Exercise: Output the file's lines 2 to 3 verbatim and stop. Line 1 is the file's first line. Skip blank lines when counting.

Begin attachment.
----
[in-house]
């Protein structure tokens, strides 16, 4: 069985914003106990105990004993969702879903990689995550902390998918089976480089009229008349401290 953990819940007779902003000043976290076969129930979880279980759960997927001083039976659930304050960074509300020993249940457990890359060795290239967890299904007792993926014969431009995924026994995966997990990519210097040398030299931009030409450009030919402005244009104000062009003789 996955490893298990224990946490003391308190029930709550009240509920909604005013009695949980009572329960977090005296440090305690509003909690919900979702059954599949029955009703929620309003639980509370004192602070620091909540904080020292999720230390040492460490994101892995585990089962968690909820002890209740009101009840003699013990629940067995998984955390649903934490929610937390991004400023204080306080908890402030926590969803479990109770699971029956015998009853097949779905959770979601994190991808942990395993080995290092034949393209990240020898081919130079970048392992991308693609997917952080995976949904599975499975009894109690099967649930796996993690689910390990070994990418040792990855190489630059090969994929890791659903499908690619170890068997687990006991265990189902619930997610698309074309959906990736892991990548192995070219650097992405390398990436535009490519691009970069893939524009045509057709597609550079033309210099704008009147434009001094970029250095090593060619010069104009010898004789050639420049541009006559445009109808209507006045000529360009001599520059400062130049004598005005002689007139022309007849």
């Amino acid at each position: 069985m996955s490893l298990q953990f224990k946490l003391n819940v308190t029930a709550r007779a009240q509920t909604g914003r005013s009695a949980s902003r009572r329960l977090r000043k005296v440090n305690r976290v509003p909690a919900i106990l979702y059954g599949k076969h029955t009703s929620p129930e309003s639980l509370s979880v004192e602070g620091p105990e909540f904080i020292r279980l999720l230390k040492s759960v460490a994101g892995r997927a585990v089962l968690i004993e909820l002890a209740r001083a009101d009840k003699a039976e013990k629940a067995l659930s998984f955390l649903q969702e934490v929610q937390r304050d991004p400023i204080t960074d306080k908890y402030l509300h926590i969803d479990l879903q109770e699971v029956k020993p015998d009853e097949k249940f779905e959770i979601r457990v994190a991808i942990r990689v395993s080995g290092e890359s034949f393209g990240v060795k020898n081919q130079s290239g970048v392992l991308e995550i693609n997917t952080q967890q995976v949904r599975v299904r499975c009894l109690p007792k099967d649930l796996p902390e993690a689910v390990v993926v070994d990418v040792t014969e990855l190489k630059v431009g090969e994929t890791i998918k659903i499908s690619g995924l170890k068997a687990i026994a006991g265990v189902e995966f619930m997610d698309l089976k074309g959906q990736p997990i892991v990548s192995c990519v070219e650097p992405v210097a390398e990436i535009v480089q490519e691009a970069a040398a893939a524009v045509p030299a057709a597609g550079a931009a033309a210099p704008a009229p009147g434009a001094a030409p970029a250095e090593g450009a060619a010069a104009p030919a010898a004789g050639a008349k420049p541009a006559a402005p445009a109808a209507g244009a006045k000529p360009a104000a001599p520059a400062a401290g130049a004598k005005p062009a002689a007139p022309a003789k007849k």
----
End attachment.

């Protein structure tokens, strides 16, 4: 069985914003106990105990004993969702879903990689995550902390998918089976480089009229008349401290 953990819940007779902003000043976290076969129930979880279980759960997927001083039976659930304050960074509300020993249940457990890359060795290239967890299904007792993926014969431009995924026994995966997990990519210097040398030299931009030409450009030919402005244009104000062009003789 996955490893298990224990946490003391308190029930709550009240509920909604005013009695949980009572329960977090005296440090305690509003909690919900979702059954599949029955009703929620309003639980509370004192602070620091909540904080020292999720230390040492460490994101892995585990089962968690909820002890209740009101009840003699013990629940067995998984955390649903934490929610937390991004400023204080306080908890402030926590969803479990109770699971029956015998009853097949779905959770979601994190991808942990395993080995290092034949393209990240020898081919130079970048392992991308693609997917952080995976949904599975499975009894109690099967649930796996993690689910390990070994990418040792990855190489630059090969994929890791659903499908690619170890068997687990006991265990189902619930997610698309074309959906990736892991990548192995070219650097992405390398990436535009490519691009970069893939524009045509057709597609550079033309210099704008009147434009001094970029250095090593060619010069104009010898004789050639420049541009006559445009109808209507006045000529360009001599520059400062130049004598005005002689007139022309007849």
């Amino acid at each position: 069985m996955s490893l298990q953990f224990k946490l003391n819940v308190t029930a709550r007779a009240q509920t909604g914003r005013s009695a949980s902003r009572r329960l977090r000043k005296v440090n305690r976290v509003p909690a919900i106990l979702y059954g599949k076969h029955t009703s929620p129930e309003s639980l509370s979880v004192e602070g620091p105990e909540f904080i020292r279980l999720l230390k040492s759960v460490a994101g892995r997927a585990v089962l968690i004993e909820l002890a209740r001083a009101d009840k003699a039976e013990k629940a067995l659930s998984f955390l649903q969702e934490v929610q937390r304050d991004p400023i204080t960074d306080k908890y402030l509300h926590i969803d479990l879903q109770e699971v029956k020993p015998d009853e097949k249940f779905e959770i979601r457990v994190a991808i942990r990689v395993s080995g290092e890359s034949f393209g990240v060795k020898n081919q130079s290239g970048v392992l991308e995550i693609n997917t952080q967890q995976v949904r599975v299904r499975c009894l109690p007792k099967d649930l796996p902390e993690a689910v390990v993926v070994d990418v040792t014969e990855l190489k630059v431009g090969e994929t890791i998918k659903i499908s690619g995924l170890k068997a687990i026994a006991g265990v189902e995966f619930m997610d698309l089976k074309g959906q990736p997990i892991v990548s192995c990519v070219e650097p992405v210097a390398e990436i535009v480089q490519e691009a970069a040398a893939a524009v045509p030299a057709a597609g550079a931009a033309a210099p704008a009229p009147g434009a001094a030409p970029a250095e090593g450009a060619a010069a104009p030919a010898a004789g050639a008349k420049p541009a006559a402005p445009a109808a209507g244009a006045k000529p360009a104000a001599p520059a400062a401290g130049a004598k005005p062009a002689a007139p022309a003789k007849k």